second means for estimating mean square error, coupled to the third adaptive filtering means, for generating a second mean square error estimate;
summing means, coupled to the first and second means for estimating mean square error, for producing a difference signal;
means for producing a delta signal coupled to the summing means; and
accumulation means, coupled to the means for producing a delta signal and the oscillating means, for accumulating the delta signal.
4. The apparatus of claim 3 wherein the first, second, and third adaptive filtering means are adaptive channel estimators.
5. The apparatus of claim 3 wherein the first, second, and third adaptive filtering means are adaptive equalizers.
6. A method for automatic frequency control in a system having a baseband received signal, an oscillator signal, and a symbol decision signal, the method comprising the steps of:
multiplying the baseband received signal with the oscillator signal to produce a first reference signal;
multiplying the first reference signal by a first offset signal, having a first magnitude, to produce a second reference signal;
multiplying the first reference signal by a second offset signal, having a second magnitude, to produce a third reference signal;
generating a first error signal in response to the symbol decision signal and the second reference signal;
generating a second error signal in response to the symbol decision signal and the third reference signal;
estimating a first mean square error in response to the first error signal;
estimating a second mean square error in response to the second error signal;
subtracting the second mean square error from the first mean square error to produce a means square error difference; and
modifying the oscillator signal in response to the mean square error difference.
Description

This is a continuation of U.S. application Ser. No. 07/722,828, filed Jun. 28, 1991 and now abandoned.

FIELD OF THE INVENTION

The present invention relates generally to the field of communications and particularly to automatic frequency control.

BACKGROUND OF THE INVENTION

U.S. digital cellular (USDC) communications uses digitized voice and data signals for communication between a mobile telephone and a base station. The mobiles and bases employ time division multiple access (TDMA) modulation for the transmission of these signals. A typical format for the TDMA data bursts is illustrated in FIG. 5. This data burst, as well as USDC in general, is discussed in more detail in the USDC specification EIA/TIA IS-54 available from Electronic Industries Association, Engineering Department, 2001 Eye Street, N.W., Washington, D.C. 20006.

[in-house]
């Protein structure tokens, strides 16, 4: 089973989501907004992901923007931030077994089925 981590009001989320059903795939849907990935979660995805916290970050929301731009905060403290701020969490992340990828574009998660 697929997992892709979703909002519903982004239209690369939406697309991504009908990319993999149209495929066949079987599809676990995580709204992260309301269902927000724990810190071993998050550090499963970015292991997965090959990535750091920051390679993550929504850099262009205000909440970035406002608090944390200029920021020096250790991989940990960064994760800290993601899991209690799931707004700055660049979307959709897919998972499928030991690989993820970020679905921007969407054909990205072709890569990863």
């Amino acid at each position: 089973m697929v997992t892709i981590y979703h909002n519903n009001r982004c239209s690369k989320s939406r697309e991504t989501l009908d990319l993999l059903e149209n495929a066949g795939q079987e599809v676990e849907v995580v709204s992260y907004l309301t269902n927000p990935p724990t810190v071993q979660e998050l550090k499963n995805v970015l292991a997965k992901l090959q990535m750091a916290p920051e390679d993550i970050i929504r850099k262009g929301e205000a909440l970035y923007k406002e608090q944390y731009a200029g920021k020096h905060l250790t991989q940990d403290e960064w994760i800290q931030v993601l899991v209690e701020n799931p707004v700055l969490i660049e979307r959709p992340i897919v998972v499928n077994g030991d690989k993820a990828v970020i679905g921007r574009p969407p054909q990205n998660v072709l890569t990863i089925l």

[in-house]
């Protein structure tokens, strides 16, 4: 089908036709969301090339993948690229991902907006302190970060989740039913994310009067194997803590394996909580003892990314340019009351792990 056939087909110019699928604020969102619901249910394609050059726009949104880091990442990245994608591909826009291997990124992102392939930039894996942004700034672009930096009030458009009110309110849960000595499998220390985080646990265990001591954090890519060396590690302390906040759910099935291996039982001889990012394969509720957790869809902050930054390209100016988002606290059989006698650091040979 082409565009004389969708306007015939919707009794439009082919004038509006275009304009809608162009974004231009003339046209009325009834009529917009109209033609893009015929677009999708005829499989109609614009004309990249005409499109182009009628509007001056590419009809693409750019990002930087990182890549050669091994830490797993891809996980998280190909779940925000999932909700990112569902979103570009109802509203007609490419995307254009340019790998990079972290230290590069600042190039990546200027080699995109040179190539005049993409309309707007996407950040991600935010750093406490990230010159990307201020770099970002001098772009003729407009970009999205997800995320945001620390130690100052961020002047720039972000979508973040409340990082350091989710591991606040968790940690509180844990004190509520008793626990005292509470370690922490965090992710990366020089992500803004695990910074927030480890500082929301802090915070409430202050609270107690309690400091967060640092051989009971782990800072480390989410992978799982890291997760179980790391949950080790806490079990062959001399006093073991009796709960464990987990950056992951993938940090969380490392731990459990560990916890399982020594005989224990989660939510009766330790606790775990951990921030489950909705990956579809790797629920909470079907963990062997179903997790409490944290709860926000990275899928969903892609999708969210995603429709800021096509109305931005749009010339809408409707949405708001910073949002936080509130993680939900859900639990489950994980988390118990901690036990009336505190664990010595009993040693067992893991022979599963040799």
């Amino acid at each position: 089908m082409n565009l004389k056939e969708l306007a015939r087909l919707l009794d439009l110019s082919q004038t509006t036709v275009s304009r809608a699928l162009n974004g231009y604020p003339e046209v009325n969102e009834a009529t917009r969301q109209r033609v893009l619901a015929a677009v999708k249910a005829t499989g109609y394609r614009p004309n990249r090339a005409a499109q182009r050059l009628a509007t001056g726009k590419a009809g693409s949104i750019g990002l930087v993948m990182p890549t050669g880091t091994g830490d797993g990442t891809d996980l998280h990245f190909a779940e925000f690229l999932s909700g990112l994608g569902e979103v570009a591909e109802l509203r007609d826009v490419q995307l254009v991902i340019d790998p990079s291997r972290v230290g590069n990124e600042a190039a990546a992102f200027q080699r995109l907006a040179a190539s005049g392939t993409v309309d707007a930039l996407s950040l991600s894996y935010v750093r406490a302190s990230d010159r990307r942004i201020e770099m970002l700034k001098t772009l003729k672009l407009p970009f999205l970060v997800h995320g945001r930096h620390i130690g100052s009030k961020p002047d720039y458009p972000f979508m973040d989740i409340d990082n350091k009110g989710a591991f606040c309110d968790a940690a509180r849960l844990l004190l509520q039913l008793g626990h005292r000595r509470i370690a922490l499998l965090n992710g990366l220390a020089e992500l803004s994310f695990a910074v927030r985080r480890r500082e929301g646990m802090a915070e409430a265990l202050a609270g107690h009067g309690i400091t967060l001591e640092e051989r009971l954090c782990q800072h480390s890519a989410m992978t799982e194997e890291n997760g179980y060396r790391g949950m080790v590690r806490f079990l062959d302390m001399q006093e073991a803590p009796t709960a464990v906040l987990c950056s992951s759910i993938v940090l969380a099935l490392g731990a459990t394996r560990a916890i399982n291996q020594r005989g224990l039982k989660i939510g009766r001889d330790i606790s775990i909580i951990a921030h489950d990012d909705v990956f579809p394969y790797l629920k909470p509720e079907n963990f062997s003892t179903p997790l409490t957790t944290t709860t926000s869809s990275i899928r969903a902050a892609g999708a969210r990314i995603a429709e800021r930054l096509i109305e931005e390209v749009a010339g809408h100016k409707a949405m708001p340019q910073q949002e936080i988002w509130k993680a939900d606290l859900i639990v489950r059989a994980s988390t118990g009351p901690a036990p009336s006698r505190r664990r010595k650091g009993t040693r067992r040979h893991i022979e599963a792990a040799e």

When the mobile moves, it may encounter degraded communication channels due to noise and multipath distortion; both noise and distortion varying with time. The multipath distortion is due to a signal being received by the mobile at different times when it bounces off buildings and terrain. Multipath channels can cause inter-symbol interference (ISI) that can be removed with an adaptive channel equalizer, a specific type of adaptive filter. An adaptive channel estimator is another type of adaptive filter.

A typical adaptive filter is illustrated in FIG. 1. The input signal (106) is processed by the adaptive filter (101), producing the adaptive filter output signal (102). The output of the filter is then subtracted (105) from a reference signal (103), typically the unfiltered input signal (106), to produce an error signal (104). This error signal (104) is used by an adaptive algorithm with an update coefficient, μ, in the adaptive filter to update the filter coefficients. The update coefficient is also referred to as a tracking coefficient or memory coefficient. The memory of the adaptive algorithm increases as the value of μ increases.

The adaptive algorithm may be a Kalman, Recursive Least Square, or Least Mean Square (LMS) algorithm. The typical goal of the adaptive algorithm is to minimize the mean square value of the error signal (104), fixed update coefficient. This value is typically designated mean square error (MSE).